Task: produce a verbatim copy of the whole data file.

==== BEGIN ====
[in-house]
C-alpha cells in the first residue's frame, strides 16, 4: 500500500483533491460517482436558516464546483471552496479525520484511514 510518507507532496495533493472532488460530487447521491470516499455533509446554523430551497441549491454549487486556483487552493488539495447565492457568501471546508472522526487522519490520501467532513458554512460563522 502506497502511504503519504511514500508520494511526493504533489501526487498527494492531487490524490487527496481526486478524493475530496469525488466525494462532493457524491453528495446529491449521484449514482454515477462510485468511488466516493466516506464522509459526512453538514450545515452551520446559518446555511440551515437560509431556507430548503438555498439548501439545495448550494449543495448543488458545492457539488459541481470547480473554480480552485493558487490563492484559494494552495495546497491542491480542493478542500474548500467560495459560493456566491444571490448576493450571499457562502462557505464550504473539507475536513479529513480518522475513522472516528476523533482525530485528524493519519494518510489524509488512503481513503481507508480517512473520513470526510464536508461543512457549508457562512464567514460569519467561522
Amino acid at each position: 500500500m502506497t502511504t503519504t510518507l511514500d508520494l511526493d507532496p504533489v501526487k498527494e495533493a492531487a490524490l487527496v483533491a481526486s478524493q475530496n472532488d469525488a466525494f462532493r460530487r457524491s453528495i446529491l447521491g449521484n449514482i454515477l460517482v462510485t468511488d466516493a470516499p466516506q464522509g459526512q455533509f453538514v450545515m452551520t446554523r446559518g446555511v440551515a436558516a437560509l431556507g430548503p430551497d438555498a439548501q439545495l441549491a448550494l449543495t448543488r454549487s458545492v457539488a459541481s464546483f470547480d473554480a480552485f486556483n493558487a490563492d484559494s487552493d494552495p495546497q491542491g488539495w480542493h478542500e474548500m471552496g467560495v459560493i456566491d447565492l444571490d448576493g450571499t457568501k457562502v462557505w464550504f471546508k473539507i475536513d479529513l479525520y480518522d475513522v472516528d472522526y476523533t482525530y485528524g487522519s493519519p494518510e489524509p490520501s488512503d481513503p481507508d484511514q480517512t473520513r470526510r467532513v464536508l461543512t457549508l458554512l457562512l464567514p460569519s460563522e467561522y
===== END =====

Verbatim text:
[in-house]
C-alpha cells in the first residue's frame, strides 16, 4: 500500500483533491460517482436558516464546483471552496479525520484511514 510518507507532496495533493472532488460530487447521491470516499455533509446554523430551497441549491454549487486556483487552493488539495447565492457568501471546508472522526487522519490520501467532513458554512460563522 502506497502511504503519504511514500508520494511526493504533489501526487498527494492531487490524490487527496481526486478524493475530496469525488466525494462532493457524491453528495446529491449521484449514482454515477462510485468511488466516493466516506464522509459526512453538514450545515452551520446559518446555511440551515437560509431556507430548503438555498439548501439545495448550494449543495448543488458545492457539488459541481470547480473554480480552485493558487490563492484559494494552495495546497491542491480542493478542500474548500467560495459560493456566491444571490448576493450571499457562502462557505464550504473539507475536513479529513480518522475513522472516528476523533482525530485528524493519519494518510489524509488512503481513503481507508480517512473520513470526510464536508461543512457549508457562512464567514460569519467561522
Amino acid at each position: 500500500m502506497t502511504t503519504t510518507l511514500d508520494l511526493d507532496p504533489v501526487k498527494e495533493a492531487a490524490l487527496v483533491a481526486s478524493q475530496n472532488d469525488a466525494f462532493r460530487r457524491s453528495i446529491l447521491g449521484n449514482i454515477l460517482v462510485t468511488d466516493a470516499p466516506q464522509g459526512q455533509f453538514v450545515m452551520t446554523r446559518g446555511v440551515a436558516a437560509l431556507g430548503p430551497d438555498a439548501q439545495l441549491a448550494l449543495t448543488r454549487s458545492v457539488a459541481s464546483f470547480d473554480a480552485f486556483n493558487a490563492d484559494s487552493d494552495p495546497q491542491g488539495w480542493h478542500e474548500m471552496g467560495v459560493i456566491d447565492l444571490d448576493g450571499t457568501k457562502v462557505w464550504f471546508k473539507i475536513d479529513l479525520y480518522d475513522v472516528d472522526y476523533t482525530y485528524g487522519s493519519p494518510e489524509p490520501s488512503d481513503p481507508d484511514q480517512t473520513r470526510r467532513v464536508l461543512t457549508l458554512l457562512l464567514p460569519s460563522e467561522y